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''Weimar Triangle'' Turns 15 Without Reason To Celebrate

DW staff (rar)August 29, 2006

Tuesday marks the 15th anniversary of the "Weimar Triangle," an agreement which aimed to bring Germany, France and Poland closer together. But despite the good intentions, conflicts between these nations still remain.

Happier days: Schröder (Germany), Chirac (France) and Kwasniewksi (Poland) in 1999Image: dpa

On Aug. 28 1991, the foreign ministers from Germany, France and Poland met for a joint session in the German city of Weimar to strengthen political ties between these countries and promote European integration. To mark the 15th anniversary of that event on Tuesday, former German Foreign Minister Hans-Dietrich Genscher and his French and Polish counterparts, Roland Dumas and Krzystof Skubiszewski respectively, will be honored with an award.

But as recent events have proven, the "Weimar Triangle" has not developed as well as its founding fathers might have hoped.

Strengthening EU ties

Grenzpfeiler Polen Deutschland
The Weimar Triangle helped secure acession to the EU for PolandImage: dpa - Fotoreport

When Genscher initiated the ''Weimar Triangle" in 1991, he wanted to extend the close partnership between Germany and France to include neighbouring Poland. With the intention to strengthen European unity, it was hoped that a close alliance with Poland would set the precedent to expand the European Union to the eastern nations.

What was initially envisaged as an annual meeting of foreign ministers was quickly expanded and today includes a combination of ministers from different departments along with state and government leaders.

The goal was to have the three nations, who have fought each other repeatedly in the past, working together to strengthen ties. Political efforts have included joint economic and cultural projects, for example German, French and Polish youth organizations working together.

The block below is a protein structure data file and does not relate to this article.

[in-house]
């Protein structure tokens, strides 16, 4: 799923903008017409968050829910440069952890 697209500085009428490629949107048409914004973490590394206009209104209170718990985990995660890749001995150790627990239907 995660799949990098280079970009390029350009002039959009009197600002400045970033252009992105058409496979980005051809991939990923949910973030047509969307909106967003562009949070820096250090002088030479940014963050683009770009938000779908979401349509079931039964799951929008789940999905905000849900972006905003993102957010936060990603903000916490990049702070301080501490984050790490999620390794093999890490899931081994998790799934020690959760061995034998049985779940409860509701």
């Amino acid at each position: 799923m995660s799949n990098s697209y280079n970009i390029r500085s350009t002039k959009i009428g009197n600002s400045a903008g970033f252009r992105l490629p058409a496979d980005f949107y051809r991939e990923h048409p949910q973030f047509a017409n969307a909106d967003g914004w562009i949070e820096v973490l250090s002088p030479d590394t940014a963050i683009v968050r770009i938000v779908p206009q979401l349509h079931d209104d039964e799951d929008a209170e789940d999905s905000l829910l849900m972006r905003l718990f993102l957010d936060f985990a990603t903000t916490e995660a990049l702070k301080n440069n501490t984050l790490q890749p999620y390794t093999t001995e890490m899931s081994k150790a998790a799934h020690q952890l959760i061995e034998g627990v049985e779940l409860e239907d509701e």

Ongoing disagreements

The collaboration between the three countries soon benefited Warsaw, with Germany and France pushing for Poland to be admitted into NATO and later into the European Union.

But even before Poland's admission to the EU was ratified, the motivation to sustain the "Weimar Triangle'' began to diminish. The regular meetings of the heads of state were increasingly criticized as being ineffectual. Disagreements on joint projects between the three nations were rarely resolved: For example France and Germany opposed the Iraq war, while Poland, committed soldiers in the US-led invasion. The three countries were also unable to agree on delicate financial matters regarding the EU.

The difficulties arose from the significant inequalities between the states, with Germany and France among the leading nations in Europe while the equally self-assured Poland was, and still is today, forced to take a backseat.

What's the point?

Wahlen in Polen - Lech Kaczynski
Polish President Lech Kaczynski is critical of the Weimar triangleImage: dpa - Bildfunk

The majority of criticisms levelled at "Weimar Triangle" have taken place in private, but the group found itself in the headlines this year. At the beginning of 2006, newly-appointed Polish President Lech Kaczynski provocatively questioned the sense and purpose of this special partnership, which he saw as not beneficial. The current tension between Germany and Poland would have also played a role in putting the alliance under pressure.

For the anniversary summit, held in July with Chancellor Merkel and President Chirac, Kaczynski cancelled at the last minute-- for health reasons. A new date for the meeting has not been set.